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Garden view getting you down? A winter quick fix

Stuck indoors all day with nothing but grey skies and your dishevelled garden for a view? Cheer up your lockdown vista with a window box or planter to brighten your day and mood.

Image: Burford Garden Company

Housebound, deskbound and fed up with the same view? Life for the foreseeable is these four walls – and windows. Let’s face it, looking out of rain-spattered glass onto a mossy patio or shaggy lawn is pretty dispiriting. So, we’ve asked green fingered experts from across Oxfordshire and Buckinghamshire if they can help. Here are some quick fixes to brighten up your window on the world and bring a little botanical joy. We’ve found a barrow-load of gorgeous window boxes and containers and can tell you what to plant in them to get weeks of colour.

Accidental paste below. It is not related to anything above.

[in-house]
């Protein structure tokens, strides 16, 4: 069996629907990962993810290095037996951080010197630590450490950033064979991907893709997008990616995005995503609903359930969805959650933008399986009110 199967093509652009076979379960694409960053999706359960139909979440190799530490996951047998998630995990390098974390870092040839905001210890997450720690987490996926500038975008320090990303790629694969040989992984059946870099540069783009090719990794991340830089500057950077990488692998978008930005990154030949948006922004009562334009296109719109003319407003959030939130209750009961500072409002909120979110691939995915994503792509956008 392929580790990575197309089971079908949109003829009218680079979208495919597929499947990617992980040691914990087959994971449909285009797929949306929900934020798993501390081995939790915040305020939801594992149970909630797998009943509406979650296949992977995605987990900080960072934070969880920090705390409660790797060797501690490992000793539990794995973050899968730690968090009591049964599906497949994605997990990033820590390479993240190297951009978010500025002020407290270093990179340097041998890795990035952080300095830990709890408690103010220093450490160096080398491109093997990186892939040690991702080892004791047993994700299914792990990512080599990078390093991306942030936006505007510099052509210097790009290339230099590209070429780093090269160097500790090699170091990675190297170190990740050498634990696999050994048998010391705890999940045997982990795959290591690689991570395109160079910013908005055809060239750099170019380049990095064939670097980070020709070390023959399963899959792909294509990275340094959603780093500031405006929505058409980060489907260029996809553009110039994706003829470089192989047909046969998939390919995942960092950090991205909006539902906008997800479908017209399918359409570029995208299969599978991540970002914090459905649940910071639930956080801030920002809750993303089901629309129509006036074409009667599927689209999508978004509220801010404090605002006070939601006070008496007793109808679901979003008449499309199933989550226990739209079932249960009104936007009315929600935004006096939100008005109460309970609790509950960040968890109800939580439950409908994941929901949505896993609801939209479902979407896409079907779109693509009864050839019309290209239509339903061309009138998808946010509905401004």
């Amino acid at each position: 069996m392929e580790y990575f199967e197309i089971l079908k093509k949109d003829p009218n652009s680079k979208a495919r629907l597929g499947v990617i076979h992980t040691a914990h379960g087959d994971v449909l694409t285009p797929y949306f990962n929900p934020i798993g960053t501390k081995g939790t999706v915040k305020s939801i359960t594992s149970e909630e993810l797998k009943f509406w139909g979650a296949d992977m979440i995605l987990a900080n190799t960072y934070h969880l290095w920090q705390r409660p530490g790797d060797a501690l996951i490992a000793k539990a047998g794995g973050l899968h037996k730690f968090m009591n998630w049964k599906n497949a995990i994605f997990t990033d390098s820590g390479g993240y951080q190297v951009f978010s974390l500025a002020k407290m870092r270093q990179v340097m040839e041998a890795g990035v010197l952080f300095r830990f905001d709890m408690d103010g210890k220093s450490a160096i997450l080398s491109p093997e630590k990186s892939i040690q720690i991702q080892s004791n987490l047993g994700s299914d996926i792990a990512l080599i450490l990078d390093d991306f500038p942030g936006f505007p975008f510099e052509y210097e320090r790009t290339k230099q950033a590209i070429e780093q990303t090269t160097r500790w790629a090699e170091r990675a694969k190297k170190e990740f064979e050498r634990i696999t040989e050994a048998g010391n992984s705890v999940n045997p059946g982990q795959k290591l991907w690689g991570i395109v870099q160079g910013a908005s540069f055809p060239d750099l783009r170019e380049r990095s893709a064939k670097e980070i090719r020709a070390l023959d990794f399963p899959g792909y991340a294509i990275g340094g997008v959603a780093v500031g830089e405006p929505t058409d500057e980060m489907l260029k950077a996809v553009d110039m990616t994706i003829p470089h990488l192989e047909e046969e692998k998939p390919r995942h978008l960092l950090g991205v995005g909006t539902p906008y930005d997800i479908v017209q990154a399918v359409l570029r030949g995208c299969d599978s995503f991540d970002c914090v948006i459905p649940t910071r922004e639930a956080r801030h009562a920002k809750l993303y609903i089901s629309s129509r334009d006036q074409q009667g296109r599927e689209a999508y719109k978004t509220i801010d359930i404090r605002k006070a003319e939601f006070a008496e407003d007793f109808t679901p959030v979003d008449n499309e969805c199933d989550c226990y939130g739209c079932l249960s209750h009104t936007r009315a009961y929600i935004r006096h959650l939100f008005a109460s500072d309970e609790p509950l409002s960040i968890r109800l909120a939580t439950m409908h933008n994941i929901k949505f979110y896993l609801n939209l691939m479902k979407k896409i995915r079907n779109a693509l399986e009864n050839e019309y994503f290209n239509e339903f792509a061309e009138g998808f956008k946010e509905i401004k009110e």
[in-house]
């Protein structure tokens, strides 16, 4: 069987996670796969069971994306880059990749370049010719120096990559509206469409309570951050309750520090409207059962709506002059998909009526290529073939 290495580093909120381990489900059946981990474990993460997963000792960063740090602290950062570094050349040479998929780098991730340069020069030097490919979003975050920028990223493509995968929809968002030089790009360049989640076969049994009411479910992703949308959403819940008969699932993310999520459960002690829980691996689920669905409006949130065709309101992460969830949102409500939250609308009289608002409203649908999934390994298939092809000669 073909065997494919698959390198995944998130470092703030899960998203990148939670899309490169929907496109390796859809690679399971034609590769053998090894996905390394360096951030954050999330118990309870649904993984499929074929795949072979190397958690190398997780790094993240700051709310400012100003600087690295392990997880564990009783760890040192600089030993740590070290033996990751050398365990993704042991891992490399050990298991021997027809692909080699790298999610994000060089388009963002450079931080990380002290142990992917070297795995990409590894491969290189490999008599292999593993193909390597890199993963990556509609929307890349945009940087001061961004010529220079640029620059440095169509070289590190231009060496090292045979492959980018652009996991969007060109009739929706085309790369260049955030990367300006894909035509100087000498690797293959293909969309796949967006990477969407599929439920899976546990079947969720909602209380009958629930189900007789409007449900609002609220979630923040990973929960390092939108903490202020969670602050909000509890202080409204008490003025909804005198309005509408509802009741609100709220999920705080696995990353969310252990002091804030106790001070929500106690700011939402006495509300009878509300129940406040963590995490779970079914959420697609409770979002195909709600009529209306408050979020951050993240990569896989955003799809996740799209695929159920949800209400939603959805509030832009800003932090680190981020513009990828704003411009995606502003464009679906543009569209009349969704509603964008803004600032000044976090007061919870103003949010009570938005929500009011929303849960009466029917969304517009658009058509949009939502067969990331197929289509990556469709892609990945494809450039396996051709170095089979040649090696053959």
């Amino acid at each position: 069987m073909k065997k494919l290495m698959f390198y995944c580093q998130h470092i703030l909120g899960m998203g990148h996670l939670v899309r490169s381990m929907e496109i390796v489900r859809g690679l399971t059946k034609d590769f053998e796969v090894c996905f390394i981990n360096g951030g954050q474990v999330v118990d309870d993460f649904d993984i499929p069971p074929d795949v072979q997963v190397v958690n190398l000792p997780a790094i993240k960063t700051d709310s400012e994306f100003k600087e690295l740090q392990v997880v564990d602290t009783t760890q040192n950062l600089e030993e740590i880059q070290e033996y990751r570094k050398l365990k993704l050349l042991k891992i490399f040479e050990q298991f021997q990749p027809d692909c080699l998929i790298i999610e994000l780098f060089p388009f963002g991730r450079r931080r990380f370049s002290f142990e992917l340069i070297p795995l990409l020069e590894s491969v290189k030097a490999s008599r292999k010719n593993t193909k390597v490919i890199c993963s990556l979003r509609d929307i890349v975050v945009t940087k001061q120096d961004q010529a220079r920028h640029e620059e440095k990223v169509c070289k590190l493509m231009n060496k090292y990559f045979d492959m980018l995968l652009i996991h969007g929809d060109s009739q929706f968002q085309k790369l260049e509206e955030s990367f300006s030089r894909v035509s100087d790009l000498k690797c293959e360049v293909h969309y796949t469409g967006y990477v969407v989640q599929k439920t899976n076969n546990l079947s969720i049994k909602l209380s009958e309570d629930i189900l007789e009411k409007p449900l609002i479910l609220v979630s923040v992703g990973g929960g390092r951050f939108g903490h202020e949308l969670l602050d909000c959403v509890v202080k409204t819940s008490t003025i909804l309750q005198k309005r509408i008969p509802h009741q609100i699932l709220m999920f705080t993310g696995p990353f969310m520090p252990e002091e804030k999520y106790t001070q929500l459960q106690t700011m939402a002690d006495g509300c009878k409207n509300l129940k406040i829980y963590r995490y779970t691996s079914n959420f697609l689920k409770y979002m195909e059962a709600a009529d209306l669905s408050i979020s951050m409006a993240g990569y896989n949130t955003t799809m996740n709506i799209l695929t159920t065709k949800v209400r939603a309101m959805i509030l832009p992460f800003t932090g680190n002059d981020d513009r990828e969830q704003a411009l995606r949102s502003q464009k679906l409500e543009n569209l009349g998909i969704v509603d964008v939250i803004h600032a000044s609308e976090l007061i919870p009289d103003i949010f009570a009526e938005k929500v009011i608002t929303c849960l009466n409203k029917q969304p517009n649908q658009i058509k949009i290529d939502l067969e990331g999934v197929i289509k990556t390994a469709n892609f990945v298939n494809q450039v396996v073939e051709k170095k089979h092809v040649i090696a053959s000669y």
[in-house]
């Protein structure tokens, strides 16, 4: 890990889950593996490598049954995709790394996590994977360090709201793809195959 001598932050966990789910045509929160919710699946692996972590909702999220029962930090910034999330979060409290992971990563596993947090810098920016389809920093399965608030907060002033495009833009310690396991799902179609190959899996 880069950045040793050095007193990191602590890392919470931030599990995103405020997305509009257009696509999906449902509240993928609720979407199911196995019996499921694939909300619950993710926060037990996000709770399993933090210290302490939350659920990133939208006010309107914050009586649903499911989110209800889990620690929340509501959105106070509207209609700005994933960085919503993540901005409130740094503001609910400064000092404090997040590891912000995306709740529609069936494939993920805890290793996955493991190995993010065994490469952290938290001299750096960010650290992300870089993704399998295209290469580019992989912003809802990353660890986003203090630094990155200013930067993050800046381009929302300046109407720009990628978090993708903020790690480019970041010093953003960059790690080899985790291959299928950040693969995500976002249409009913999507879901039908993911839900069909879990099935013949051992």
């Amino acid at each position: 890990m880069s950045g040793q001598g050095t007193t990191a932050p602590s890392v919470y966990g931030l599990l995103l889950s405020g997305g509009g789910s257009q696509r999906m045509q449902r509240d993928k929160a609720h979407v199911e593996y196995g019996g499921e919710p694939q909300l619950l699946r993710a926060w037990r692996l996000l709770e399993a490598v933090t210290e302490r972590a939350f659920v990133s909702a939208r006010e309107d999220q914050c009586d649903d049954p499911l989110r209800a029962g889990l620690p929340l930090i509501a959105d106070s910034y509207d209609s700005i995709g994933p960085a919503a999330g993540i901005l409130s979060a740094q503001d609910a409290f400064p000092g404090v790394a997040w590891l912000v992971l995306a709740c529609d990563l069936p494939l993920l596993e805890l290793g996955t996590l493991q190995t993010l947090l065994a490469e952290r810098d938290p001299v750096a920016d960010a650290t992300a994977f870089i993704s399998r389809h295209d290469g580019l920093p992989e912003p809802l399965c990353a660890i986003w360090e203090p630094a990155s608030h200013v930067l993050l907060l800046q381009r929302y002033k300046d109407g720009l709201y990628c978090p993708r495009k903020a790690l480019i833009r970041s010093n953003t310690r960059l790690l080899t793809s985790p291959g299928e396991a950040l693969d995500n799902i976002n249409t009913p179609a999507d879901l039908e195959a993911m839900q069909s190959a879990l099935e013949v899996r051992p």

Pretty Planters 

First, it’s the shopping part. A window box needs to fit on your sill, naturally, and should be around quarter of the height of the window. You should also consider the angle of your view so you and your kids can actually see the horticultural fruits of your labours from the comfort of your desk (see our office chairs and desks lowdown for some fresh furniture ideas).

Once you’ve got your dimensions, here are a couple of handsome window boxes from two local garden centres. There’s this rather clever glass reinforced fibreglass cement planter, which makes the planter durable, lightweight, but with fine detailing to create the look of real slate. And all for a very modest £8.99 from Haddenham Garden Centre. Another option is the metal planter from Winterbrook Garden Nurseries – the larger one is £26 and would tough out the harshest of winters. It can be planted up or founder Hanna Cottrell recommends standing simple vintage terracotta pots inside the trough so it’s easy to change them around… or, they get a bit, er, neglected.